Security researchers from ESET found cybercriminals linked to North-Korean Lazarus group targeting South Korean supply-chains. It was found that attackers exploited legitimate South Korean security software and digital certificates stolen from two different companies to distribute their malware. The hacker group also used illicitly obtained code to sign the malware samples.
Lazarus Supply Chain Attacks
ESET’s researchers stated that South Koreans are often asked to download additional security software while visiting government or banking services online. It is found that attackers abused this process to deploy Lazarus malware from a compromised legitimate website.
“To understand this novel supply-chain attack, you should be aware that WIZVERA VeraPort, referred to as an integration installation program, is a South Korean application that helps manage such additional security software. When WIZVERA VeraPort is installed, users receive and install all necessary software required by a specific website. Minimal user interaction is required to start such software installation. Usually this software is used by government and banking websites in South Korea. For some of these websites it’s mandatory to have WIZVERA VeraPort installed,” explains Anton Cherepanov, ESET researcher who led the investigation into the attack.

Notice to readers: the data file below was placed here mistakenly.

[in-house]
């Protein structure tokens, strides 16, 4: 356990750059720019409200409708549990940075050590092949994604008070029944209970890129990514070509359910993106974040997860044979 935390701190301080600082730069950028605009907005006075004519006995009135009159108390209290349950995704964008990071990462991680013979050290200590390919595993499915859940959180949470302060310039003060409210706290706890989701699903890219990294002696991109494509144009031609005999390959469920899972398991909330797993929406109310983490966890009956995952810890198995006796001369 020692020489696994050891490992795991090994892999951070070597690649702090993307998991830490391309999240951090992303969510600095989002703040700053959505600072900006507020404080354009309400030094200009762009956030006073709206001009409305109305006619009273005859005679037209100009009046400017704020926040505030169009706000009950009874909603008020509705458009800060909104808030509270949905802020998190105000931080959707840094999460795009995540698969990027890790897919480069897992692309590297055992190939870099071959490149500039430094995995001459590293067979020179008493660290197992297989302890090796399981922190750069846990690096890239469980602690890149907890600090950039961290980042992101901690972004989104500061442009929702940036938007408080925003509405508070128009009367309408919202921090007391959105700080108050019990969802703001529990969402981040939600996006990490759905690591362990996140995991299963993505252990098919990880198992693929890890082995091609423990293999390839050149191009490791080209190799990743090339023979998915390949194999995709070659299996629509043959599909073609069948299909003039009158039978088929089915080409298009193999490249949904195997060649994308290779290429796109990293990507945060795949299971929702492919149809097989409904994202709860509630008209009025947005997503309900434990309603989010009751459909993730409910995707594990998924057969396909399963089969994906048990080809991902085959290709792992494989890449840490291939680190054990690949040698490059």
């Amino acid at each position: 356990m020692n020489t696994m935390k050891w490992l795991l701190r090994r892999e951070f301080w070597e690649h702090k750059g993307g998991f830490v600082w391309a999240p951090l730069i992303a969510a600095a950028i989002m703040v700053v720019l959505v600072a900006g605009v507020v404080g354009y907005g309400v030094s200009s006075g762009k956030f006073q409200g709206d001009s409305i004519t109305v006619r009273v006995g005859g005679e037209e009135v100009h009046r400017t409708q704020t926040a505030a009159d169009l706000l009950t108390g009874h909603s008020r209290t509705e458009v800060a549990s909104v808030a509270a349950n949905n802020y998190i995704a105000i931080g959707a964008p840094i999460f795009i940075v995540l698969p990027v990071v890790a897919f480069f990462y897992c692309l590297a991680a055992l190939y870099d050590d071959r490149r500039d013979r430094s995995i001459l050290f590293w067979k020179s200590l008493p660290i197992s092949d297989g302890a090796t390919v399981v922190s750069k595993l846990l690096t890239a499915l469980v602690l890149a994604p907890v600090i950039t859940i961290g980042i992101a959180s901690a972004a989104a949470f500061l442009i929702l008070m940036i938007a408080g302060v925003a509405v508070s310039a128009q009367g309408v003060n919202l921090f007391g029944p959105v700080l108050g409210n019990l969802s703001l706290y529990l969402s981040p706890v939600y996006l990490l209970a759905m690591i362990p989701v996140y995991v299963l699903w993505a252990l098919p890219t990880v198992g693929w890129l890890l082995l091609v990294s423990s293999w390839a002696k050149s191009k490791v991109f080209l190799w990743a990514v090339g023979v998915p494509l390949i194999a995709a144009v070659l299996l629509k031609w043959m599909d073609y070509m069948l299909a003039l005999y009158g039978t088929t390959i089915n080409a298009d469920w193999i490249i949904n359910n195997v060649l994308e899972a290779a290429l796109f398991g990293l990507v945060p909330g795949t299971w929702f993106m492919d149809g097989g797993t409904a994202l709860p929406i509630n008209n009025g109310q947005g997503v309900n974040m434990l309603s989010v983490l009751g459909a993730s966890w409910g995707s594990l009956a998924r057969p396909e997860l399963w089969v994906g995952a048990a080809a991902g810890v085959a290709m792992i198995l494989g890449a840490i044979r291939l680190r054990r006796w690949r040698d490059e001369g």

“The attackers camouflaged the Lazarus malware samples as legitimate software. These samples have similar file names, icons, and resources as legitimate South Korean software. It’s the combination of compromised websites with WIZVERA VeraPort support and specific VeraPort configuration options that allows attackers to perform this attack,” says Peter Kálnai, ESET researcher who analyzed the Lazarus attack with Cherepanov.
The Lazarus Timeline
The Lazarus hacking Group was involved in multiple cyberattacks earlier. In 2018, Kaspersky uncovered AppleJeus, a malicious operation by Lazarus Group to intrude on cryptocurrency exchanges and applications. In December 2019, the researchers discovered a malware dubbed as “Fileless” distributed by the Lazarus group. For full story click here…